Dani Pedrosa took home his second win of the season at the Malaysian Motorcycle Grand Prix after another action-packed race Oct. 25.
Pedrosa rode a near-perfect run at the Sepang International Circuit this past weekend in front of a crowd of more than 88,000 fans. However, while Pedrosa's maneuvering may have gone unhindered start to finish, other riders weren't quite so lucky:
After heated comments flew at a press conference following the close of the Australian Grand Prix, a bout between Valentino Rossi and Marc Marquez was highly anticipated. The two riders clashed midway through the 7th lap initiating one of the biggest battles of the 2015 season. At almost every turn after they converged, the two seemed to overtake each other. In turn 14 Rossi attempted to run Marquez wide, which ultimately caused the Spaniard to crash out of the race. After the incident, Race Direction ruled that Rossi was ultimately at fault, and will penalize him in the season's final MotoGP event, causing him to start from all the way in the back in Valencia on Nov. 8.
Due to Marquez and Rossi's conflict, MotoGP's current World Championship leader, Jorge Lorenzo, was able to open a lead of more than 5 seconds on Rossi. Nothing Rossi could do would close such a large gap, and the Italian ultimately finished third. While Rossi maintains seven points over his runner up Lorenzo, this new penalty could have profound affects on the Italian's previously-secure win. Rossi will have to finish in second place (or better) in order to keep this year's MotoGP title in hand.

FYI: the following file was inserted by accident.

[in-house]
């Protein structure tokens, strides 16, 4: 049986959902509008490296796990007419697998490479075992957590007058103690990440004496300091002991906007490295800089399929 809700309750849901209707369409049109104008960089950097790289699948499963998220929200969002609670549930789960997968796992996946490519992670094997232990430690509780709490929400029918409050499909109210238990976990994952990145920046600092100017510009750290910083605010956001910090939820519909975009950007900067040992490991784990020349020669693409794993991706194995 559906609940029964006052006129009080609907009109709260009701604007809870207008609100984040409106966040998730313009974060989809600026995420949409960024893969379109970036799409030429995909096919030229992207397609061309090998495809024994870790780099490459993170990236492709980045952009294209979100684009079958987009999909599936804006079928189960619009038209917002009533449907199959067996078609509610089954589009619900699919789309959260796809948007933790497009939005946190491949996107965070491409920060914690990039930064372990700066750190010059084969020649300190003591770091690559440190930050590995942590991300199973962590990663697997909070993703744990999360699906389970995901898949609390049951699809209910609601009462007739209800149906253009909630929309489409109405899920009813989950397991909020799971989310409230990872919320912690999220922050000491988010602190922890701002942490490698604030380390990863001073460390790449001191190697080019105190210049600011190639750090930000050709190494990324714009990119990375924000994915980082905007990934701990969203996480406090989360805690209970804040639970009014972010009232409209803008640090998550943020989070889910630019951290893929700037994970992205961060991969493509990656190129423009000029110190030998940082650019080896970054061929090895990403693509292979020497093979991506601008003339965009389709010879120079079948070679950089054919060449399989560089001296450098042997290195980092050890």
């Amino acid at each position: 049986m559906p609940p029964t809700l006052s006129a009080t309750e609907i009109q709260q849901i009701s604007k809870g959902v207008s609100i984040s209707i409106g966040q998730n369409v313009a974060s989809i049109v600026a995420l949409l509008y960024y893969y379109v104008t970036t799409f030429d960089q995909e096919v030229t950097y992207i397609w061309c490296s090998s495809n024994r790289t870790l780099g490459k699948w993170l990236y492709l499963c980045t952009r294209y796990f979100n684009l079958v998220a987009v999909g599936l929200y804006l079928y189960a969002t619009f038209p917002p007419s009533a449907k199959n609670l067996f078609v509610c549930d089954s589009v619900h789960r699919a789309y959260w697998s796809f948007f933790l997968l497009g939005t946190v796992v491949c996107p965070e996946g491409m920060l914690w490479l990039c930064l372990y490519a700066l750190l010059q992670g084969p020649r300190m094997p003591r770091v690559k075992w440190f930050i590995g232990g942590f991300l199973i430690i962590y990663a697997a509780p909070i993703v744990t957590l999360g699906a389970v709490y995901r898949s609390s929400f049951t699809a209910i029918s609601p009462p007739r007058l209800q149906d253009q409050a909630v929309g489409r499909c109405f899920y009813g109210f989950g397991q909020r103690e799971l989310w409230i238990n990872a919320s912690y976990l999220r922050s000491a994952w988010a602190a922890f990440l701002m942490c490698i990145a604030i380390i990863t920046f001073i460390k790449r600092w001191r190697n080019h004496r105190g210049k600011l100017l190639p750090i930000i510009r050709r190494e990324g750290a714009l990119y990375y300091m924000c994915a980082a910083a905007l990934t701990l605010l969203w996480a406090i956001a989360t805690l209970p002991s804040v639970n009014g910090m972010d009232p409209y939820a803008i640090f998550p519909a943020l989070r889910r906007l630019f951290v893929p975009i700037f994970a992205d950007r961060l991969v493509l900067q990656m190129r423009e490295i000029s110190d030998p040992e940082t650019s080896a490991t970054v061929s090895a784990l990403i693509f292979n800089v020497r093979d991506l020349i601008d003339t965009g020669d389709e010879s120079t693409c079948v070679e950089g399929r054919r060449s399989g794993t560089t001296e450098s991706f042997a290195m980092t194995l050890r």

After the race, Rossi recounted the crash, saying that the time he spent dueling with Marquez could have been better spent, according to the Federation of International Motorcycling.
"I tried to go wide to get a better line to make him slow because he just rides to cause me some problems. Unfortunately he came to me and I think he crashed in that moment. Its a shame because I think that in a normal race we can stay and fight with Jorge and we lost some more points."
Rossi went on to say that the Race Direction's ruling will most certainly make Valencia's upcoming race far more difficult for him.
After the initial drama, the remaining laps of the Malaysian Motorcycle Grand Prix rolled on relatively smooth.
Once his early lead was gained, Pedrosa defended his advantage by perfectly managing his turns and pacing on almost every lap, according to MotoGP. Ultimately, this brought the 30-year-old Spaniard more than 3.5 seconds in front of his immediate follower, Lorenzo, for Pedrosa's second Grand Prix win in 2015.
"Really tough physically, a very hot race and the track is very demanding on this bike," said Pedrosa in a post-race statement as reported by the Federation of International Motorcycling. "The pace was very good all weekend so I think we did a good job and winning this race I'm really happy for my team and everyone behind me. It was really hard so I'm really happy and we'll try to finish the season in the same way."